Nirav R. Shah, M.D., M.P.H., is the 15th New York state commissioner of health. Below, he writes about Knight News Challenge: Health and the role data can play in preventive care. Photo credit: Flickr user Alex Gorzen.
For too long, we’ve been pumping money into a health care system that really doesn’t have a lot to do with health. In fact, a study in the New England Journal of Medicine found that the health care system really doesn’t have much to do with keeping us healthy and avoiding an untimely death. Thirty percent of our health is predetermined by our genes. Another 60 percent is the result of social and behavioral factors, what we call the social determinants of health, such as where we live, whether we grow up in poverty and the choices we make based on our environments. Only a paltry 10 percent is attributable to our health care system. Yet, that’s where we spend 95 percent of our health care dollars today.
What’s fast becoming apparent is that health care is no longer about what’s going on inside the four walls of your hospital. It’s not about the surgeries you get or the even the medications you take. Gradually, we’ve begun to move away from hospital-based health care to one that is centered on primary care, which involves more screenings and routine measurements of your health, such as your Body Mass Index (BMI), blood pressure and cholesterol levels.
Now we’re seeing another shift, one that comes with the realization that true health care is about delivering health. And there’s only one way to achieve it: prevention.
Prevention requires that we engage the consumer. Ultimately, it’s the consumer who must practice the preventive steps that keep him healthy. That’s where data comes in. Data provides the information we need to make those healthy choices. Related Links
“What’s next in Knight News Challenge: Health” by Chris Sopher
“Bring your best ideas; deadline nears for News Challenge: Health” by Chris Sopher
“Knight News Challenge: Health opens with inspiration phase, additional prizes from collaborators” by Raina Kumra and John Bracken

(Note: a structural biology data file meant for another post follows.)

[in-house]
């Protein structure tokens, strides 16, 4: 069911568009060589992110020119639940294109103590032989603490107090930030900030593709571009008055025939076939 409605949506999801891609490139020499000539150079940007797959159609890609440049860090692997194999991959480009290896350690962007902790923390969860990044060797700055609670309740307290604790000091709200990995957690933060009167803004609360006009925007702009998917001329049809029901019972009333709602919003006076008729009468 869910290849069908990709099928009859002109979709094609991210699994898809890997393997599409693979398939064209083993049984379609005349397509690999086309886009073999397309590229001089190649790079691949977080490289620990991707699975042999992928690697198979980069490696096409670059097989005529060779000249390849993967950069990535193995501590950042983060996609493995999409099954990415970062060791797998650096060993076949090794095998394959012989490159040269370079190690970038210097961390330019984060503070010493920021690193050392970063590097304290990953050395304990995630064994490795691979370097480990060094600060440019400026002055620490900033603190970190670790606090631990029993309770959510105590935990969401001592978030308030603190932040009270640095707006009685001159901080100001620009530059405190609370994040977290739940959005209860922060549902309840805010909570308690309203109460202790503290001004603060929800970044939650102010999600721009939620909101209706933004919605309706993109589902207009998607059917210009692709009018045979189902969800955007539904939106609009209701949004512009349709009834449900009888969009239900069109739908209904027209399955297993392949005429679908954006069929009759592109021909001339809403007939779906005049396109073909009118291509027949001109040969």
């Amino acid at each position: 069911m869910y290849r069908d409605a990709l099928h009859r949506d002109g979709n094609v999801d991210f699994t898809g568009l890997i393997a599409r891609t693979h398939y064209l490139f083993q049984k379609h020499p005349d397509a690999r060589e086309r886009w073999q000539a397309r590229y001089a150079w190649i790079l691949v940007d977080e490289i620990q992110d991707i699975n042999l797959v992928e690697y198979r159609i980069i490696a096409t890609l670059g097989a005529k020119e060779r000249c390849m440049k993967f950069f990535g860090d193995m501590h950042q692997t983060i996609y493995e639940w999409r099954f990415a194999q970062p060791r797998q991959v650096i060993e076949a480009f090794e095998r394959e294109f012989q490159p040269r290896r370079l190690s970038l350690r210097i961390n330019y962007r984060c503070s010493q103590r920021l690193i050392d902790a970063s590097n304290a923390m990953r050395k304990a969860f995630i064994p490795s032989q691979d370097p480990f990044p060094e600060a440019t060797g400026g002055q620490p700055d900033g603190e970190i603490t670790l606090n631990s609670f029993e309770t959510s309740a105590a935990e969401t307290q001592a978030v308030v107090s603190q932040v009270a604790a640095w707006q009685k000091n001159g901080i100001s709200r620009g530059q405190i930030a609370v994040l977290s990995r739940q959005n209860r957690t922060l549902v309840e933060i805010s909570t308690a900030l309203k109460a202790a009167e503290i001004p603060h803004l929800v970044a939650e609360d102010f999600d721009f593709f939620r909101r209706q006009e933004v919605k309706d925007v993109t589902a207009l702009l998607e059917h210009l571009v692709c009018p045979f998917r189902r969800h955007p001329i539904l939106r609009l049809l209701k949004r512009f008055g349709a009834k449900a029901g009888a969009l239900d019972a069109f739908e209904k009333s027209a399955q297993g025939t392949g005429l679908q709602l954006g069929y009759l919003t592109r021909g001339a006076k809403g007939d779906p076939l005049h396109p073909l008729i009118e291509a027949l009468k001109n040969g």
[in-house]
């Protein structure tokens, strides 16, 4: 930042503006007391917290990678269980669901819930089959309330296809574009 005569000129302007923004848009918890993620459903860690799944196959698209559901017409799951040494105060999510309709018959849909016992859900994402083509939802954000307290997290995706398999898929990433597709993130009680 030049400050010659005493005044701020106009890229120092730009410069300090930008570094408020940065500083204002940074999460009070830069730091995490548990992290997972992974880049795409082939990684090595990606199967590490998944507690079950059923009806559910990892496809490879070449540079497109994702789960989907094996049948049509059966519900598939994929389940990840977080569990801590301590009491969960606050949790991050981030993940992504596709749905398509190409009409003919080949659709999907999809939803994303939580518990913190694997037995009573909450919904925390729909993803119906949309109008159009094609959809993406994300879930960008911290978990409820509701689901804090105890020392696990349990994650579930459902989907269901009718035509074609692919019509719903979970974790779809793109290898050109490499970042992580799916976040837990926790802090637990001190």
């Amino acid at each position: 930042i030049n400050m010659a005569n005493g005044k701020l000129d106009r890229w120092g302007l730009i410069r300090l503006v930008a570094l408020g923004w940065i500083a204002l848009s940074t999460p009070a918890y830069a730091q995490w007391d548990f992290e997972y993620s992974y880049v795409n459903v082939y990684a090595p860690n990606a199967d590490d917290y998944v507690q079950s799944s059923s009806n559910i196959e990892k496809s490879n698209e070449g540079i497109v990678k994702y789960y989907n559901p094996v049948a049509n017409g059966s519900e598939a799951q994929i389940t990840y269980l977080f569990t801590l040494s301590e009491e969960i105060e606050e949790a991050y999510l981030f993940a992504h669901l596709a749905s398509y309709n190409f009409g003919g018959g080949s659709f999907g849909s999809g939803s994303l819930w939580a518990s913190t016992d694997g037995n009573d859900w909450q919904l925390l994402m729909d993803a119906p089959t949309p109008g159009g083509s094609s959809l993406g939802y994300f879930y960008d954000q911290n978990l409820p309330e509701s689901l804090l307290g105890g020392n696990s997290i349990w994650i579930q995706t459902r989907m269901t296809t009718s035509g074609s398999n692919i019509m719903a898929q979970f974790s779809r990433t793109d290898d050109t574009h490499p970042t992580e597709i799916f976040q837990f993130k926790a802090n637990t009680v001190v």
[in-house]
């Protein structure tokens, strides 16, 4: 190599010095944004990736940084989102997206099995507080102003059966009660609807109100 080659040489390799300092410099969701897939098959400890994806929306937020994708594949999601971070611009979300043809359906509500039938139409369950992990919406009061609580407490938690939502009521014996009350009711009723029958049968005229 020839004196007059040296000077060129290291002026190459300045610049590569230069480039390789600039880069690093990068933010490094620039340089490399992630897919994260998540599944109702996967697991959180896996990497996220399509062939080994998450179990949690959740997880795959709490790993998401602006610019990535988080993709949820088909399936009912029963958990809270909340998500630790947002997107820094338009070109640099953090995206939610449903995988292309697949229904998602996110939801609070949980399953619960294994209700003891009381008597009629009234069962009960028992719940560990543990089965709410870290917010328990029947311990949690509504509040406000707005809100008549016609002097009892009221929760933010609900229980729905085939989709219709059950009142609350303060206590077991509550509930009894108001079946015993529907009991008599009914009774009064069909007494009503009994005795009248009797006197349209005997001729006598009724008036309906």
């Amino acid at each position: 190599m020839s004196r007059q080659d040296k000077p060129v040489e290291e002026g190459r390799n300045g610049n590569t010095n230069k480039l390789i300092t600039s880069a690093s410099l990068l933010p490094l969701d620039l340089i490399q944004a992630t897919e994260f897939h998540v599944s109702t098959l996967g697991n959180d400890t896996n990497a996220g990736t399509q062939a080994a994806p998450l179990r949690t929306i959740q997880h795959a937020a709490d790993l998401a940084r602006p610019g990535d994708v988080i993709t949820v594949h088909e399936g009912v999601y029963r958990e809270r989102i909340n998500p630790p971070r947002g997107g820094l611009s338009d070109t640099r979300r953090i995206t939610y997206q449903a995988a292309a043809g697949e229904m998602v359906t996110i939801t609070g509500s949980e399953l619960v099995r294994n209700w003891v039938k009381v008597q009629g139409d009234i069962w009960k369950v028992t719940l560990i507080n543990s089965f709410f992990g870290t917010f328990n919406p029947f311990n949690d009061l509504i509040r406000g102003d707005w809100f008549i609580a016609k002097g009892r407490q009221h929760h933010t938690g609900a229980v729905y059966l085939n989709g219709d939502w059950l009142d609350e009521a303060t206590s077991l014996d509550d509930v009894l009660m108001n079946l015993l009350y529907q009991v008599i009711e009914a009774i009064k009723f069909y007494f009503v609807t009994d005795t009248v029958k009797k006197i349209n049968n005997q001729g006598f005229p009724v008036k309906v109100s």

“Announcing key collaborators and details of Knight News Challenge: Health” by John Bracken and Chris Barr
“Data: Why we care” by Esther Dyson
“Data provides a focus for community action” by Bryan Sivak
“How data-driven solutions can transform health” by Lexie Komisar
“News Challenge: Make APIs not apps, health CEO says” by Lucky Gunasekara
“California HealthCare Foundation: The data stops here” and “It takes a community to humanize health data” by Andy Krackov
“Pizza tracker versus patient tracker” by M. Bridget Duffy
We live in a nation awash in data, from blog posts to tweets to YouTube videos. Nowhere is the amassing of data more widespread than it is in health care, where every little measurement and activity we do gets recorded. Every time we take your blood pressure, fill a prescription or administer a procedure, we gather more data about your health.
The data has no value if it’s stored away somewhere. Bringing transparency is essential. That’s exactly what the New York State Department of Health did last March when we liberated the department’s health data at health.data.ny.gov. We provided inquiring minds with data on everything from restaurant inspections to hospital-acquired infections to student BMIs—and there’s more to come. Other government agencies—including the state of New York and the U.S. Department of Health and Human Services—have had similar initiatives.
As wonderful as it is, transparency alone isn’t enough. We have the data. Now we need solutions. We need to put this data to work for us, to use it to improve our nation’s health. That’s where the Knight News Challenge: Health comes in. The News Challenge is a collaboration between the Knight Foundation and four health organizations: the Robert Wood Johnson Foundation, the California HealthCare Foundation, the Bill, Hillary & Chelsea Clinton Foundation and the Health Data Consortium.
Applicants have until Sept. 17 to answer the question: How can we harness data and information for the health of communities? The challenge invites tech-savvy thinkers to ponder how we can use all this data to keep Americans healthy. That means using this data to help consumers lose weight, lower their blood glucose and get more exercise. It means helping people avoid costly hospital admissions and readmissions, bypassing the emergency department for your local primary care doctor, and staying on top of all the preventive screenings that will enable you to stay healthy.
The ultimate goal is really the Triple Aim: better individual care, better population health and lower costs. If we can use this data to achieve these three goals, then we have met the challenge. In the process, we’ll have restored the health of our citizens.
Now that’s health care.
Knight Foundation has committed $2 million to News Challenge: Health. The Robert Wood Johnson Foundation will award prizes of $50,000, $30,000 and $20,000 respectively for the top three projects that “best combine public health data and health care data.” The California HealthCare Foundation will award $100,000 to one or more ideas that enhance the use of health data in local policymaking. For more visit newschallenge.org.
Journalism / Article
Journalism / Article
Journalism / Article